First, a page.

Thursday, April 9, 2009

Elsie Law's Daily Dose Of The Law

Before "terrorists" became a "threat to national security." The American government deemed Native Americans as threats to the nation's security. This label was placed on America's original inhabitants when the government enacted a plan to seize America's valuable land from them.

The Indian Removal Policy was passed by Congress and signed into law by President Jackson. States, notably Georgia, began to implement sinister methods of removing Native Americans from their land- citing their "legal right" to do so.

In the book, "The Cherokee Nation and The Trail of Tears," authors- Perdue & Green state: "Georgia's legislation of harassment rested on three motivations. The most powerful was the desire to acquire the nearly five million acres the Cherokee Nation held and refused to sell. Some Georgia politicians dreamed of building a canal through to the Tennessee River and thus giving Georgia access to the vast interior market served by the Ohio-Mississippi River network. But most saw the land as the means to cement their political futures...Legislation that denied Cherokees the right to testify in court but subjected them to Georgia law threw open the door to legalized theft of their property, brutalization of their persons, and intimidation of every conceivable kind. Legislation that declared Cherokee law null and void, forbade the Cherokee government to function...Georgia justified its campaign of land grabbing and legal aggression by claiming it had a charter right as one of the original colonies to exercise dominion over all the land and people within its borders."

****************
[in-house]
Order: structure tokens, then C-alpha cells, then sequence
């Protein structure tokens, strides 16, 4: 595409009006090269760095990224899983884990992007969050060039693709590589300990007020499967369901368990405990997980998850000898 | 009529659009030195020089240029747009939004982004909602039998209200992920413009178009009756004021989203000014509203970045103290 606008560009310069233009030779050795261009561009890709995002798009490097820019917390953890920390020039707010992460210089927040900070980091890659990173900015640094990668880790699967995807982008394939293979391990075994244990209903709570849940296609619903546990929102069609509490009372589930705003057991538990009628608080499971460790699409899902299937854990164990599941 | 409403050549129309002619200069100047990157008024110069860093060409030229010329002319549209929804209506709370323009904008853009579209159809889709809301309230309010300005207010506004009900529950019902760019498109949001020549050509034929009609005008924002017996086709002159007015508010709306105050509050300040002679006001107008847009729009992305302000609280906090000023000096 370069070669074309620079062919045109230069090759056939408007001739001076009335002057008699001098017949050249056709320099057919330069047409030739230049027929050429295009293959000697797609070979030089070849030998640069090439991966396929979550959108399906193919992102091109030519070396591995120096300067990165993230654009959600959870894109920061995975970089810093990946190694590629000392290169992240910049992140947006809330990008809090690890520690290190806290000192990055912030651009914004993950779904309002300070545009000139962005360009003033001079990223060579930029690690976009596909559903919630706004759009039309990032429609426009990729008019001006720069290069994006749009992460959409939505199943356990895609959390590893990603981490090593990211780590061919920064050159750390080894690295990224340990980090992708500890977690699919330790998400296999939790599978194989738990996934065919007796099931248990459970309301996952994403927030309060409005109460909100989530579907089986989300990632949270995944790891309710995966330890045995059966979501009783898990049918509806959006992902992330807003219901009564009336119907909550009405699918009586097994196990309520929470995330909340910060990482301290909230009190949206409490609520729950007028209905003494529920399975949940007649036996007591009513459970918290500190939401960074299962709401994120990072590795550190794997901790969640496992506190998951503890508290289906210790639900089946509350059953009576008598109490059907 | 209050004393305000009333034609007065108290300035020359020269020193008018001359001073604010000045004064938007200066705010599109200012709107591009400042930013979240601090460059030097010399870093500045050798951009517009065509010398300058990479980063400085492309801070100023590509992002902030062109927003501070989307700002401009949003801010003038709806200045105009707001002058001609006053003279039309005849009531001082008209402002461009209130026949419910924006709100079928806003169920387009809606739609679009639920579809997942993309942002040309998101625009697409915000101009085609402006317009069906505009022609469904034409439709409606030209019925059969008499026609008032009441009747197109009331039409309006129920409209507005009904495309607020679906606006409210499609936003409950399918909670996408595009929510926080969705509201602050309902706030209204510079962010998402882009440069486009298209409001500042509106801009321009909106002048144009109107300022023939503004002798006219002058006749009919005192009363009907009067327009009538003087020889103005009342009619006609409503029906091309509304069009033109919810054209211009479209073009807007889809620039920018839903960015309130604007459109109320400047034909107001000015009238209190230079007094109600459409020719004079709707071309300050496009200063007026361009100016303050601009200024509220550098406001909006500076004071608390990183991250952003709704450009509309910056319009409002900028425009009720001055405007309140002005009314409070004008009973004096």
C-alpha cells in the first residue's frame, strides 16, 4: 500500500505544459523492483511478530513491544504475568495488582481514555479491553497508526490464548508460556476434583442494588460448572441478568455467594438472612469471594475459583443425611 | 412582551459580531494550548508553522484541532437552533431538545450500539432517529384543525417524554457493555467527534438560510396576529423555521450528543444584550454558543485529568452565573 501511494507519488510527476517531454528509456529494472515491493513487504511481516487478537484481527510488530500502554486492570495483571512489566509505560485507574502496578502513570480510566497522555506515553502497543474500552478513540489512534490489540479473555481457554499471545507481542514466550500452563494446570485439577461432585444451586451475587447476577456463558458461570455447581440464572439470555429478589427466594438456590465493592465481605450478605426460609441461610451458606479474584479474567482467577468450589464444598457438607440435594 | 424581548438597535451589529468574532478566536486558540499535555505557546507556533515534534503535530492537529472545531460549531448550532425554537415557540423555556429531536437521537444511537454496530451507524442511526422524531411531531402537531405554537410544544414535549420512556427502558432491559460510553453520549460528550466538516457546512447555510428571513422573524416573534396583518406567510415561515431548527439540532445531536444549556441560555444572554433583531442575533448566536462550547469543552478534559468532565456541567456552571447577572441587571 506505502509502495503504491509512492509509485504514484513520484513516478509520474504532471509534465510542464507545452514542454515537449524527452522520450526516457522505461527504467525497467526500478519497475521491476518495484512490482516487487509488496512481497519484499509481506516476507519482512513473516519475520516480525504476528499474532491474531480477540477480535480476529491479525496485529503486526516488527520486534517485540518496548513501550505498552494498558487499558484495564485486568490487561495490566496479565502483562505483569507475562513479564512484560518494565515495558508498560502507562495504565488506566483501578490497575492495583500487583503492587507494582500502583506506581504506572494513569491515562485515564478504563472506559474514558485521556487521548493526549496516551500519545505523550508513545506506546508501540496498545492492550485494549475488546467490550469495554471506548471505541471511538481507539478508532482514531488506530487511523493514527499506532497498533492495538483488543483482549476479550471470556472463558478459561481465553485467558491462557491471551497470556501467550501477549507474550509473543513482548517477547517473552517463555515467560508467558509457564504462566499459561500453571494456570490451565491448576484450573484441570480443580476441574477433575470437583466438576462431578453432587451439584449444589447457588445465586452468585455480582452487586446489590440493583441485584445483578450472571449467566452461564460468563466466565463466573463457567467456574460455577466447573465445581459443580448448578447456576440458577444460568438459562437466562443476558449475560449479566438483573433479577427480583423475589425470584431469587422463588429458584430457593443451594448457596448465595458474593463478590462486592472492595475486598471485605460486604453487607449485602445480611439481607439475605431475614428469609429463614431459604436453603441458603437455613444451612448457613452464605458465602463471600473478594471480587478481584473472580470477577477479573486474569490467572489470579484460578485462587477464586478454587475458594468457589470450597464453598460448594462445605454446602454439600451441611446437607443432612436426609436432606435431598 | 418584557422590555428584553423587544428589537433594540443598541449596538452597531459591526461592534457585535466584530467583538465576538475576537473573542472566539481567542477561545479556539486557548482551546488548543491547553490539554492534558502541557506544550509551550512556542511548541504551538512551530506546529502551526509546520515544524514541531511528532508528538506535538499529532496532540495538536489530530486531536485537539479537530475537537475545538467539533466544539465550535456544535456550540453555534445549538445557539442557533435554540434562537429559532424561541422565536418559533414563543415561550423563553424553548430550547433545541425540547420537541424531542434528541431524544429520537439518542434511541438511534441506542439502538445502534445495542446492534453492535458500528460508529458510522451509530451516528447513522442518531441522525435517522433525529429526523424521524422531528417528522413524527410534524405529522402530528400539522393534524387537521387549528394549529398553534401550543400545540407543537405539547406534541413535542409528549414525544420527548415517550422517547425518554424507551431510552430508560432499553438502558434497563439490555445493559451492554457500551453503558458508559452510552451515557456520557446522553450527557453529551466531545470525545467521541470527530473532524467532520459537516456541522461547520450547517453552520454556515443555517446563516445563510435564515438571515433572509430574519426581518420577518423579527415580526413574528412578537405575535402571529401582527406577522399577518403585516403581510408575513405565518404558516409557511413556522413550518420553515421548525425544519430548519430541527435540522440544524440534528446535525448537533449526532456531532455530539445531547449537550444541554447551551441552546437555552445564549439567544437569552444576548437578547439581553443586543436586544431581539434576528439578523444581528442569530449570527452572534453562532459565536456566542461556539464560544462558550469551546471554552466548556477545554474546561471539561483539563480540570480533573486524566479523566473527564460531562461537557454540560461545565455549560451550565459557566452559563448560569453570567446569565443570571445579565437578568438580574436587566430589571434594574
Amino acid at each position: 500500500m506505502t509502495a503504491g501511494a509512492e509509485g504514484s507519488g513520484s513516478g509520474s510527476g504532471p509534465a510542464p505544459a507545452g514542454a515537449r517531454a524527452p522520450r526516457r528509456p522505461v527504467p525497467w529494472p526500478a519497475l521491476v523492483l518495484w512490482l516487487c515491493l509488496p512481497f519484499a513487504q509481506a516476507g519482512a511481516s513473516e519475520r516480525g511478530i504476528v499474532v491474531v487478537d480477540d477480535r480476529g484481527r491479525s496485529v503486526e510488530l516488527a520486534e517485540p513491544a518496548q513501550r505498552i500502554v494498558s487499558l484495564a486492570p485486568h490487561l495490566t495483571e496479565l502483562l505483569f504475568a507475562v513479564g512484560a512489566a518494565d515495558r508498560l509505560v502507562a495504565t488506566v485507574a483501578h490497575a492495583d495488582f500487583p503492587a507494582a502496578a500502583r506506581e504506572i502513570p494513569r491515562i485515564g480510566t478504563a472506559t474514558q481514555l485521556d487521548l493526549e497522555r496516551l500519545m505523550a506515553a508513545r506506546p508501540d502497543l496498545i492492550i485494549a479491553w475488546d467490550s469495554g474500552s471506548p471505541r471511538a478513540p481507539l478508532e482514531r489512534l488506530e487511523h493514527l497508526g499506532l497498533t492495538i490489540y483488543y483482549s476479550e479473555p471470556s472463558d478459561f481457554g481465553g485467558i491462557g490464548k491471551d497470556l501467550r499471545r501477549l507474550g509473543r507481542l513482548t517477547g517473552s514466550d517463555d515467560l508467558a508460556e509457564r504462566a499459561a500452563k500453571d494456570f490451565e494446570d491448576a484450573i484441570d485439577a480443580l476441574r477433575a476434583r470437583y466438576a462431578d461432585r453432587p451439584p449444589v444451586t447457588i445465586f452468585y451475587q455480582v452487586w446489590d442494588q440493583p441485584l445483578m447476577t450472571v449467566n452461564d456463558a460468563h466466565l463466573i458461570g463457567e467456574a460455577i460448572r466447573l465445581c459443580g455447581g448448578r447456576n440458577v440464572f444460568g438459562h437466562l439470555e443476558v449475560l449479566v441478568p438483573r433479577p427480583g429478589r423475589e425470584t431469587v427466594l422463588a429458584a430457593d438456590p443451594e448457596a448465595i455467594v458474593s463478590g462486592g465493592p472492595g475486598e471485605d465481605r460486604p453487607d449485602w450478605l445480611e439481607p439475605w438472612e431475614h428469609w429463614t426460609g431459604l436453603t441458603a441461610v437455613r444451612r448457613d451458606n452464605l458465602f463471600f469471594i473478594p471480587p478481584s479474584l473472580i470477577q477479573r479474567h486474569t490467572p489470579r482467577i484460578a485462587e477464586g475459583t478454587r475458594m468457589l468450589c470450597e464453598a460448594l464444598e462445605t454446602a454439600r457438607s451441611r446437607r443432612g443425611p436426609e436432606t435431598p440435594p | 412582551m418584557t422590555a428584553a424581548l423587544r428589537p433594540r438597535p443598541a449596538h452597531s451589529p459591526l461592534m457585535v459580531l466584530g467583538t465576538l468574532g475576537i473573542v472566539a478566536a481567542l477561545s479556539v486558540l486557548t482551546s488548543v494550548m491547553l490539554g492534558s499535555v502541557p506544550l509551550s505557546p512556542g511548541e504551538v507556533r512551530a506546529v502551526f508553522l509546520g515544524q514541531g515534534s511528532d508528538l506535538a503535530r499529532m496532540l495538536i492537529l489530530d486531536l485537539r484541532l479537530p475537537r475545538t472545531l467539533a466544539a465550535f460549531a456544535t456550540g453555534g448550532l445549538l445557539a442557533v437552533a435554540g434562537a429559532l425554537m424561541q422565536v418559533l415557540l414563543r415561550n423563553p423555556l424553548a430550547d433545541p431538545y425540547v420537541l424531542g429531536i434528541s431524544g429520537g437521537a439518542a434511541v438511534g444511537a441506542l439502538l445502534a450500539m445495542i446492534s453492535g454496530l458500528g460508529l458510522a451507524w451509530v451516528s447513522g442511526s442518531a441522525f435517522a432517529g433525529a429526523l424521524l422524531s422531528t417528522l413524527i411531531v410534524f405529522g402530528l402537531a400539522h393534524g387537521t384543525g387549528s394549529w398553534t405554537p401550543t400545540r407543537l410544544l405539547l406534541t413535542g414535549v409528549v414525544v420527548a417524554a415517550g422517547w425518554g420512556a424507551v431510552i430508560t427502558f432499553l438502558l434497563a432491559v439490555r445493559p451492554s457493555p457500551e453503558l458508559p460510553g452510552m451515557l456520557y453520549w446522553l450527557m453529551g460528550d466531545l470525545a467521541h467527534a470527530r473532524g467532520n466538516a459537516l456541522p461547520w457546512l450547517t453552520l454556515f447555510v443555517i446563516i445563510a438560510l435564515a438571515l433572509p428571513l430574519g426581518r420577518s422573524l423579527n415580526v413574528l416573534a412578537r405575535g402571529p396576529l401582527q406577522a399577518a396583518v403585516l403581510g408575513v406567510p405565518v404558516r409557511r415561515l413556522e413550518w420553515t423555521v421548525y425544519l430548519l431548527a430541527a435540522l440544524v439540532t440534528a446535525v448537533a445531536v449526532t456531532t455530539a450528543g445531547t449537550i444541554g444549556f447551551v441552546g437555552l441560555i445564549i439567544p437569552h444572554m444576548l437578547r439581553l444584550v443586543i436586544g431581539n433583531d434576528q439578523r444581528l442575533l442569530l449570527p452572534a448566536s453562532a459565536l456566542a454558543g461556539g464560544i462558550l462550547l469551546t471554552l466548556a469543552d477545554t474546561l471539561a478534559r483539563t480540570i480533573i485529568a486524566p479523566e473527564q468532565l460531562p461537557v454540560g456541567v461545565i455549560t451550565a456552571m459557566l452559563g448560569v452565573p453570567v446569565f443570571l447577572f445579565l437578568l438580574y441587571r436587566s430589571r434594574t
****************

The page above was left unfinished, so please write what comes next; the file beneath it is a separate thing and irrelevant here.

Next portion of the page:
[SIDEBAR: When legal rights and moral rights don't line up together, disaster strikes on several different levels.]

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